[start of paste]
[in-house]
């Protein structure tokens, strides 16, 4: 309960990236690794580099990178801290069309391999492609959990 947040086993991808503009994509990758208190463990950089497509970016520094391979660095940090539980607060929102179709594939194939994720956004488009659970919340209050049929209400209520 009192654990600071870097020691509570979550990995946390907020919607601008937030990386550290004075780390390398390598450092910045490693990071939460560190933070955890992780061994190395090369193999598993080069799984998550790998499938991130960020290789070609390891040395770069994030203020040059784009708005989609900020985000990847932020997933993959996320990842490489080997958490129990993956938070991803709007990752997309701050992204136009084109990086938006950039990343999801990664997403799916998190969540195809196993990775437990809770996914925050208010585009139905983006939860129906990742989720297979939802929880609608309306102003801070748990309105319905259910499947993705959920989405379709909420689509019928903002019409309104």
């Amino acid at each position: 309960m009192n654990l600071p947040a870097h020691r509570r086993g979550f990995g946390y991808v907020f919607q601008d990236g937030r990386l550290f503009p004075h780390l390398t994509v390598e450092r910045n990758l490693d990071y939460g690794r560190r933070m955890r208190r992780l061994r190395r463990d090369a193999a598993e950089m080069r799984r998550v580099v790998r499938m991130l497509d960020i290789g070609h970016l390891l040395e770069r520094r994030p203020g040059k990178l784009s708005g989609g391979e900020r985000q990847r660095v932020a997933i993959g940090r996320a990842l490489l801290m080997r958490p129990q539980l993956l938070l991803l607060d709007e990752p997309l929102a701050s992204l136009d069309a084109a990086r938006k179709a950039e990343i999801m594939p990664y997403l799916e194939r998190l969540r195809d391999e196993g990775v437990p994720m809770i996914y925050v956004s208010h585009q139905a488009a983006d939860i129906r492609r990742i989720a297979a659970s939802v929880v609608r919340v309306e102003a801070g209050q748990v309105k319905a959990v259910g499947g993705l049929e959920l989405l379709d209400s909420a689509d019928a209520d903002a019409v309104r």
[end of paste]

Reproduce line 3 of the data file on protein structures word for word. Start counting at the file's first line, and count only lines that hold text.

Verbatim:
């Amino acid at each position: 309960m009192n654990l600071p947040a870097h020691r509570r086993g979550f990995g946390y991808v907020f919607q601008d990236g937030r990386l550290f503009p004075h780390l390398t994509v390598e450092r910045n990758l490693d990071y939460g690794r560190r933070m955890r208190r992780l061994r190395r463990d090369a193999a598993e950089m080069r799984r998550v580099v790998r499938m991130l497509d960020i290789g070609h970016l390891l040395e770069r520094r994030p203020g040059k990178l784009s708005g989609g391979e900020r985000q990847r660095v932020a997933i993959g940090r996320a990842l490489l801290m080997r958490p129990q539980l993956l938070l991803l607060d709007e990752p997309l929102a701050s992204l136009d069309a084109a990086r938006k179709a950039e990343i999801m594939p990664y997403l799916e194939r998190l969540r195809d391999e196993g990775v437990p994720m809770i996914y925050v956004s208010h585009q139905a488009a983006d939860i129906r492609r990742i989720a297979a659970s939802v929880v609608r919340v309306e102003a801070g209050q748990v309105k319905a959990v259910g499947g993705l049929e959920l989405l379709d209400s909420a689509d019928a209520d903002a019409v309104r």